During the discussion, Rep. Griffith noted that “organic farmers in my district are capturing more carbon” than larger scale conventional farms. When Rep. Griffith and Delegate Hodges criticized the regulatory approach as potentially hampering community level innovation for resilience and mitigation, Rep. McEachin invited all who were present or listening remotely to send him suggestions of specific regulatory changes that would remove barriers and support needed innovation to meet the climate challenge.
[Some personal reflections: I was most encouraged and impressed by the bipartisan / nonpartisan and collaborative tone of this hearing. While my usual instincts are to push back against the anti-regulatory stance of conservative politicians, the concerns raised here about possible regulatory barriers to bottom-up innovation and community-based resilience merit careful consideration as we move forward. And Matt’s comments about soil biology are spot-on. In my recent work with OFRF, we have dug up some exciting cutting-edge research that confirms the central role of the soil microbiome in agricultural resilience, carbon sequestration, and mitigation of nitrous oxide emissions – research that may soon lead to major advances in practical on-farm application. – Mark Schonbeck.]
For NSAC blogs on the hearings, see http://sustainableagriculture.net/blog/congressional-hearings-climate-change-2019/. NSAC has also published blog posts on the Conservation Innovation Grants, which emphasize on-farm demonstration and soil health enhancements: http://sustainableagriculture.net/blog/conservation-innovation-grants-2019/ (May 31), and http://sustainableagriculture.net/blog/25m-conservation-innovation-grants/ (May 17).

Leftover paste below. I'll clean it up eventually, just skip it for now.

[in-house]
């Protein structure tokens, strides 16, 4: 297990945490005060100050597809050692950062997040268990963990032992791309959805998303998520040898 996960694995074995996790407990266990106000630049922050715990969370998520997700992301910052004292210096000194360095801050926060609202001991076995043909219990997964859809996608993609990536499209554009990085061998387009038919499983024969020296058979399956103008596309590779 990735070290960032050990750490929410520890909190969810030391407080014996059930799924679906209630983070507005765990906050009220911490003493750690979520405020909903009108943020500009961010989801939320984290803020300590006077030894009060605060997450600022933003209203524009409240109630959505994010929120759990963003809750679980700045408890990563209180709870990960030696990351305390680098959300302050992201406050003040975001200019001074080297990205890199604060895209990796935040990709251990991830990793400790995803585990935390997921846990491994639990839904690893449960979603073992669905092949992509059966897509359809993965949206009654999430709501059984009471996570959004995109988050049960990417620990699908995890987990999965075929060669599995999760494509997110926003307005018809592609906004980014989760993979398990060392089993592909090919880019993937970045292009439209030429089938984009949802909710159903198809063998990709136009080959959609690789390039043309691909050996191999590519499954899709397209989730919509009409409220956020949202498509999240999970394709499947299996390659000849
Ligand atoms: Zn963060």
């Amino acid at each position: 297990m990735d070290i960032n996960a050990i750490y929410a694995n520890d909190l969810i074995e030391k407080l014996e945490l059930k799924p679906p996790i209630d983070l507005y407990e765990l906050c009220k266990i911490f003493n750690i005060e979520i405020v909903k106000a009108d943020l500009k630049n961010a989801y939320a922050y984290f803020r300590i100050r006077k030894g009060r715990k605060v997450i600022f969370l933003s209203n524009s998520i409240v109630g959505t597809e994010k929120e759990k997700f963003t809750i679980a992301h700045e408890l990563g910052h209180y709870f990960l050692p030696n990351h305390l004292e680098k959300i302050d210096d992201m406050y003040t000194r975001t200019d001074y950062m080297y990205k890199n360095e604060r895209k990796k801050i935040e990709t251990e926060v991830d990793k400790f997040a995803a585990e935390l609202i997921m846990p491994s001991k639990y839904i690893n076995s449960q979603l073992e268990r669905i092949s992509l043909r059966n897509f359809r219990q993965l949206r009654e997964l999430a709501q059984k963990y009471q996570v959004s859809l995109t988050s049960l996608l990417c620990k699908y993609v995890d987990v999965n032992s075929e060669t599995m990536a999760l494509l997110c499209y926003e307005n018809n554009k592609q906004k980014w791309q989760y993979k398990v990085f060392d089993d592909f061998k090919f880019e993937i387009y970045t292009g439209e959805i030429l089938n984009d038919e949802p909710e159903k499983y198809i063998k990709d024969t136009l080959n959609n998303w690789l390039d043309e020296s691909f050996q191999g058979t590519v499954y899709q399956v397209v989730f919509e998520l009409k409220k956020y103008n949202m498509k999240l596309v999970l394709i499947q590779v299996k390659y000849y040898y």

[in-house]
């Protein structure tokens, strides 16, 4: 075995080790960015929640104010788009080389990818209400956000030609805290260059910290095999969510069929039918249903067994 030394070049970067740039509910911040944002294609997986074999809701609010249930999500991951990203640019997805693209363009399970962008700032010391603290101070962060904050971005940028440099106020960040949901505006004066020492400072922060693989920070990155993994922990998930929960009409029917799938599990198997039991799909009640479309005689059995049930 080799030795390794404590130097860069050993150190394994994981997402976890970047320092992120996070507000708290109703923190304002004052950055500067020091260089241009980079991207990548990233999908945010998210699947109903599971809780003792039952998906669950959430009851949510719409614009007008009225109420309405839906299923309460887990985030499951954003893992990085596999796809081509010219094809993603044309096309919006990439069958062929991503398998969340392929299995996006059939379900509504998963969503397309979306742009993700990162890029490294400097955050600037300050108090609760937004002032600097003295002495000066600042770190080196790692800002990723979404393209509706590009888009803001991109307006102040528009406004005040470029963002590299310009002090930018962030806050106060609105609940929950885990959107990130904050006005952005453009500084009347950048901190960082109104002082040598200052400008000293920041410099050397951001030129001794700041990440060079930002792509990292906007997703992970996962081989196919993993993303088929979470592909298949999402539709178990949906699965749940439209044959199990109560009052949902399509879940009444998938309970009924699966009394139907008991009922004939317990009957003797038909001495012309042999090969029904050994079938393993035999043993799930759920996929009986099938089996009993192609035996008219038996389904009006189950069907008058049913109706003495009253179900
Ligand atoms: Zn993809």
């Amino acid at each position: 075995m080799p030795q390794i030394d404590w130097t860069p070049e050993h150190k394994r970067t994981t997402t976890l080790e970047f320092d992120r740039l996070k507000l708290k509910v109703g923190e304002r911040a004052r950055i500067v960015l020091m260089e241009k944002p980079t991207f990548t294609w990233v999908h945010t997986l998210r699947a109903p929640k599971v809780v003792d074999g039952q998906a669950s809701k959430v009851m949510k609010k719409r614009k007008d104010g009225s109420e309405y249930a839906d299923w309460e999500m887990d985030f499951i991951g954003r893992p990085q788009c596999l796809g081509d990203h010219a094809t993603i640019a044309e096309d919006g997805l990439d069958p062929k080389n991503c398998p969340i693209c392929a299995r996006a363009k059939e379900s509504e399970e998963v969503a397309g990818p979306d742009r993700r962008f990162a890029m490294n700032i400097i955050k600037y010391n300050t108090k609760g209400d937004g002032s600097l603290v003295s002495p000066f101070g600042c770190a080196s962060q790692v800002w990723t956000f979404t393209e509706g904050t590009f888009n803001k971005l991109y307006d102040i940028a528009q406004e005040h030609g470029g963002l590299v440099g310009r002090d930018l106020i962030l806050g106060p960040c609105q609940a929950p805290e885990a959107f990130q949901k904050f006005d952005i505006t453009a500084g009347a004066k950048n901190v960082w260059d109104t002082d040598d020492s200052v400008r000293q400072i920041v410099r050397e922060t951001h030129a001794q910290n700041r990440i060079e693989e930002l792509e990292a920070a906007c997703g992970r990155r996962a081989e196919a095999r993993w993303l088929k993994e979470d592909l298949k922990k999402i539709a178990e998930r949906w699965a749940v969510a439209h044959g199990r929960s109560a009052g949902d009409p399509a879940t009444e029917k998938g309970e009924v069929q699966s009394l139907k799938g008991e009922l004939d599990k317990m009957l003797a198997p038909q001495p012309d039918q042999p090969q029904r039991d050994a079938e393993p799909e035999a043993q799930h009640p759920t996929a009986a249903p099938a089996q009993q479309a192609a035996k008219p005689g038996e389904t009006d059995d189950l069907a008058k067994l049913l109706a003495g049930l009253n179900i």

Other Good News and Program Developments
A bipartisan group of Senators and Representatives has introduced into both chambers the Kids Eat Local Act, which would remove barriers to institutional buyers utilizing local farm products for school meal programs. This would improve child nutrition and open new opportunities for producers. See NSAC blog post at http://sustainableagriculture.net/blog/kids-eat-local-act-2019/.
This June, the Farm Services Agency opened enrollment for the Continuous Conservation Reserve Program (CCRP), which supports farmers to take part of a field out of production to establish conservation buffers for water resource protection purposes; while keeping the rest of the field in production. See NSAC blog post at http://sustainableagriculture.net/blog/ccrp-water-quality-enrollment-opens-june-2019/.